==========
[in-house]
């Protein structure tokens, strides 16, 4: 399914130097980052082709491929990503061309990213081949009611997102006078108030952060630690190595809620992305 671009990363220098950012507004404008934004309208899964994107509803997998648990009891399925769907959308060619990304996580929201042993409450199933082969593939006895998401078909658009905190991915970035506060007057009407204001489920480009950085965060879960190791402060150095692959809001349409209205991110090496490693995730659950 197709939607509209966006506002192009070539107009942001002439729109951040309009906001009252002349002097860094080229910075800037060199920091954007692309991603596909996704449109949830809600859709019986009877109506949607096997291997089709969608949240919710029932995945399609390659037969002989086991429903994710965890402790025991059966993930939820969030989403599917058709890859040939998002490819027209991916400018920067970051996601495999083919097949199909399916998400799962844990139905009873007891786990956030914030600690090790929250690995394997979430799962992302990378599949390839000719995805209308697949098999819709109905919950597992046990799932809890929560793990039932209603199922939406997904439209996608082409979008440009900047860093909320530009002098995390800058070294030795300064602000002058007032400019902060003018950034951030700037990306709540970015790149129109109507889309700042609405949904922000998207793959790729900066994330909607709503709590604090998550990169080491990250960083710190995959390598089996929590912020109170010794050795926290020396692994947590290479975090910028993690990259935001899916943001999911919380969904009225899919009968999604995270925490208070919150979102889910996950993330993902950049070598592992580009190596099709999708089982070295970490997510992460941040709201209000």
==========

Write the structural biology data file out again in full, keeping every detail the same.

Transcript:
[in-house]
């Protein structure tokens, strides 16, 4: 399914130097980052082709491929990503061309990213081949009611997102006078108030952060630690190595809620992305 671009990363220098950012507004404008934004309208899964994107509803997998648990009891399925769907959308060619990304996580929201042993409450199933082969593939006895998401078909658009905190991915970035506060007057009407204001489920480009950085965060879960190791402060150095692959809001349409209205991110090496490693995730659950 197709939607509209966006506002192009070539107009942001002439729109951040309009906001009252002349002097860094080229910075800037060199920091954007692309991603596909996704449109949830809600859709019986009877109506949607096997291997089709969608949240919710029932995945399609390659037969002989086991429903994710965890402790025991059966993930939820969030989403599917058709890859040939998002490819027209991916400018920067970051996601495999083919097949199909399916998400799962844990139905009873007891786990956030914030600690090790929250690995394997979430799962992302990378599949390839000719995805209308697949098999819709109905919950597992046990799932809890929560793990039932209603199922939406997904439209996608082409979008440009900047860093909320530009002098995390800058070294030795300064602000002058007032400019902060003018950034951030700037990306709540970015790149129109109507889309700042609405949904922000998207793959790729900066994330909607709503709590604090998550990169080491990250960083710190995959390598089996929590912020109170010794050795926290020396692994947590290479975090910028993690990259935001899916943001999911919380969904009225899919009968999604995270925490208070919150979102889910996950993330993902950049070598592992580009190596099709999708089982070295970490997510992460941040709201209000």